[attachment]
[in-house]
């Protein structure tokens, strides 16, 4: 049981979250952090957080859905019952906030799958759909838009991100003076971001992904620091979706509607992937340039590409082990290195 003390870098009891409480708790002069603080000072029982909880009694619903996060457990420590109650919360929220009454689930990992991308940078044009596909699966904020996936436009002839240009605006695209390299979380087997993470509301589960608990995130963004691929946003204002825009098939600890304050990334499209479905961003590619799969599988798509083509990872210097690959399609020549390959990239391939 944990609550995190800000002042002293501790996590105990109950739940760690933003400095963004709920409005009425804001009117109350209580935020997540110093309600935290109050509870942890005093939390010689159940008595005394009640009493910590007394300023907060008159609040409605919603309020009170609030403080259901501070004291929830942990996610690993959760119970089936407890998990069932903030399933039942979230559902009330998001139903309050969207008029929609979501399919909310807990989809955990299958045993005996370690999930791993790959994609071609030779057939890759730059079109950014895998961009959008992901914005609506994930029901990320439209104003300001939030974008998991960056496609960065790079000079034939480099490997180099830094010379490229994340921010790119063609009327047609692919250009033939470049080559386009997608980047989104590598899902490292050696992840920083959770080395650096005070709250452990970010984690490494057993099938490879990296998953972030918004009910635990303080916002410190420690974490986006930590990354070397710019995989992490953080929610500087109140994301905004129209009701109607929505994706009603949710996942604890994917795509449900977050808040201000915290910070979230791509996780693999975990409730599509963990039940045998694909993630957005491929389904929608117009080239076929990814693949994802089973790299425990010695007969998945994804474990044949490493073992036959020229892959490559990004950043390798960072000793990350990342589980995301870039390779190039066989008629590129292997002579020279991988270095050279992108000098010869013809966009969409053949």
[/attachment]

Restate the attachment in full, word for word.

[in-house]
């Protein structure tokens, strides 16, 4: 049981979250952090957080859905019952906030799958759909838009991100003076971001992904620091979706509607992937340039590409082990290195 003390870098009891409480708790002069603080000072029982909880009694619903996060457990420590109650919360929220009454689930990992991308940078044009596909699966904020996936436009002839240009605006695209390299979380087997993470509301589960608990995130963004691929946003204002825009098939600890304050990334499209479905961003590619799969599988798509083509990872210097690959399609020549390959990239391939 944990609550995190800000002042002293501790996590105990109950739940760690933003400095963004709920409005009425804001009117109350209580935020997540110093309600935290109050509870942890005093939390010689159940008595005394009640009493910590007394300023907060008159609040409605919603309020009170609030403080259901501070004291929830942990996610690993959760119970089936407890998990069932903030399933039942979230559902009330998001139903309050969207008029929609979501399919909310807990989809955990299958045993005996370690999930791993790959994609071609030779057939890759730059079109950014895998961009959008992901914005609506994930029901990320439209104003300001939030974008998991960056496609960065790079000079034939480099490997180099830094010379490229994340921010790119063609009327047609692919250009033939470049080559386009997608980047989104590598899902490292050696992840920083959770080395650096005070709250452990970010984690490494057993099938490879990296998953972030918004009910635990303080916002410190420690974490986006930590990354070397710019995989992490953080929610500087109140994301905004129209009701109607929505994706009603949710996942604890994917795509449900977050808040201000915290910070979230791509996780693999975990409730599509963990039940045998694909993630957005491929389904929608117009080239076929990814693949994802089973790299425990010695007969998945994804474990044949490493073992036959020229892959490559990004950043390798960072000793990350990342589980995301870039390779190039066989008629590129292997002579020279991988270095050279992108000098010869013809966009969409053949």